Last year, the concert promoter Sean Carlson put on what was perhaps his most successful event. He had been organizing shows around his native Los Angeles under the name FYF—including his marquee event, FYF Fest—since 2004, when he was 18. As part of the 2011 incarnation of FYF Fest, Carlson had arranged a secret show by Arcade Fire at Los Angeles’ Ukranian Cultural Center. There was free cotton candy, soda, and water, as well as sing-alongs by the deliriously happy fans, who’d spent the day unraveling clues about acquiring tickets. The show was a sweaty, joyous success, and two days later, Arcade Fire’s The Suburbs won the Grammy for Album of the Year.
Not long after, Kurt Soto, music program manager for the sneaker company Vans, approached Carlson. Vans had recently begun operating a renovated 25,000-foot Greenpoint warehouse, which they’d turned into a skate park, and the company wanted to explore the idea of putting on music events there. He thought Carlson might be the man to make it happen. “They saw that I was able to go into a unique room and create a really unique atmosphere,” Carlson says.
“I thought that it would be a great thing to do also on the east coast,” says Soto. “Also to replace the [JellyNYC-sponsored] Pool Parties once they went away, just to have something there, going on.”
The first show at what was dubbed the House of Vans—with No Age, HEALTH, Cults, and Ceremony, as well as free beer and food—happened just a few months later on the Greenpoint waterfront.
Carlson has total creative control over the Vans lineup. “They haven’t come back to me and said no to any of my bookings,” he says, a fact corroborated by the execs at Vans. “I wouldn’t be interested in doing a job if I was given a list of bands and just told to go book them. That would be a waste of time.” According to Fabien Moreau, whose firm Forward produces branding events for Michael Kors, Cartier, and Absolut, this type of long-term collaboration is key to building successful events. “In the field of brand sponsorship, ‘one-night stands’ are less and less successful,” Moreau says via email. Successful events, he added, feature the brand as “more of a partnership rather than sponsorship.”
The Vans House Parties are, in a way, an attempt to counterbalance Vans’ longest-term music sponsorship: The Warped Tour. A resounding success in the 1990s, the Warped Tour still attracts big crowds, but it has also drawn the ire of anti-authority, anti-capitalist punks. In organizing events for such a cantankerous group, Vans found themselves seen not as on the side of the punks but as somehow taking advantage of them. (One typical comment comes from The Queers’ Joe Queer, who told The Wire in 2006: “Fuck it. I just don’t like that shit… To me, a punk gig is a small sweaty club with the audience right in your face knocking over the mic stand and boogying off the energy.”)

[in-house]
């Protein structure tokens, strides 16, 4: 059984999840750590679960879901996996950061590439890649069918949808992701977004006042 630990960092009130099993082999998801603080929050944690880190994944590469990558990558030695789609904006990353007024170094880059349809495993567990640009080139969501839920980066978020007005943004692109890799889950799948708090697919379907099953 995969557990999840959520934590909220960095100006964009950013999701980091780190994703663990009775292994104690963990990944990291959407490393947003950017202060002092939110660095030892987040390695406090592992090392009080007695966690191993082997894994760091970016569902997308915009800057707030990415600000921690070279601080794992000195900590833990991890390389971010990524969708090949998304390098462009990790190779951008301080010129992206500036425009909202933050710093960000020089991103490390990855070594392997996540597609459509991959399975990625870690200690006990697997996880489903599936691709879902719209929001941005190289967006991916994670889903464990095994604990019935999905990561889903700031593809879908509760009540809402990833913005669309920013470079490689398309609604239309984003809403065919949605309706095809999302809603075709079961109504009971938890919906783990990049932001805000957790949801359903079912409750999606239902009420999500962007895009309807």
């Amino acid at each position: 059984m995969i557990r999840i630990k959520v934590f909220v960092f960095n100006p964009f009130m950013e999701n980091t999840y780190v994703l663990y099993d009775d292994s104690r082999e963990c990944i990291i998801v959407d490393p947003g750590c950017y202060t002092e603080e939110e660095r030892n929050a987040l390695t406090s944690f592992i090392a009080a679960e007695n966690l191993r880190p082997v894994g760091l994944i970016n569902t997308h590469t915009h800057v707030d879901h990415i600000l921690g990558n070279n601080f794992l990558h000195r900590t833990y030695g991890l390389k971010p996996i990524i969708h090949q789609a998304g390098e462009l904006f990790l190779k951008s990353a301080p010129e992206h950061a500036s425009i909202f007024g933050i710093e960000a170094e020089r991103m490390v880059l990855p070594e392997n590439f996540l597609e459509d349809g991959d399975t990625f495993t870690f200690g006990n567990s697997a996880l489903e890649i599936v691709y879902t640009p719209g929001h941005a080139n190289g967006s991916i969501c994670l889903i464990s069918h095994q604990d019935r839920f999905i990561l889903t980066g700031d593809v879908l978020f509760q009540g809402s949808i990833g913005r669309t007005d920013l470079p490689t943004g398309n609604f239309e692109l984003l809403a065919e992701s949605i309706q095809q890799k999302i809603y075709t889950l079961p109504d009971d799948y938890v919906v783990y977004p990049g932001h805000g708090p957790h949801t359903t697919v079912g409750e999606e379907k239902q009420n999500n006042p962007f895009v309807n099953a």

There’s also the issue of the crowd that Warped attracts. As Chris Overholser, the communications manager for Vans, puts it, “The Warped Tour has a little bit more of a defined group of genre music that it caters to, and a music fan that it caters to.” The Vans House Parties allow Vans to expose itself to a different demographic.
“Our bread and butter is punk rock, but we also have grown,” says Vans’ music and entertainment manager Anna Sherwood. The House Parties do host punk-leaning bands—Converge and Ceremony played last year, and the July 12 show has H2O and 7 Seconds on the bill—but there’s a broader spectrum of bands, one that attracts the crowds who have lined up for similar free shows in previous years.
But have these events actually helped Vans sell more stuff? Moreau, the branding expert, is quick to point out that events don’t necessarily lead directly to increased sales. “It is not like a coupon promotion, infomercials or internet flash sale where you see your return on investment shortly after the activation,” he says. “With events, the brand is working on the brand perception, trying to maintain a strong and valuable brand equity that pays off in the long run… It is undeniable that events sponsorship has done very well for brands in the long run, and have ‘fueled’ their cool factor.” Whether this “cool factor” translates to dollars is hard to measure.
The people at Vans are cagey on this point. “We never went into this thinking, ‘We’re going in trying to, like, sell more stuff in New York,’ ” says Sherwood. “We did it because we wanted to bring something special to this community.” When pressed, however, she says that “Vans is more successful now than it’s ever been.” When I ask Overholser if the House Parties have helped sales, he hems and haws before somewhat cryptically saying that the shows “coincided with [Vans] being more available in New York than ever before”; the brand has opened several stores in the metropolitan area in the past year and a half.
It’s easy to be cynical about initiatives like House of Vans, to discount them as somehow meaningless or sinister because they involve a corporation selling products (and doing so successfully, if the statements by Vans’ employees are any indication). But a longer view—a passionate young concert promoter given free rein to book bands he loves, a bunch of shows with worthy bands and a great atmosphere (and free drinks), all of it totally free—offers a more complicated picture.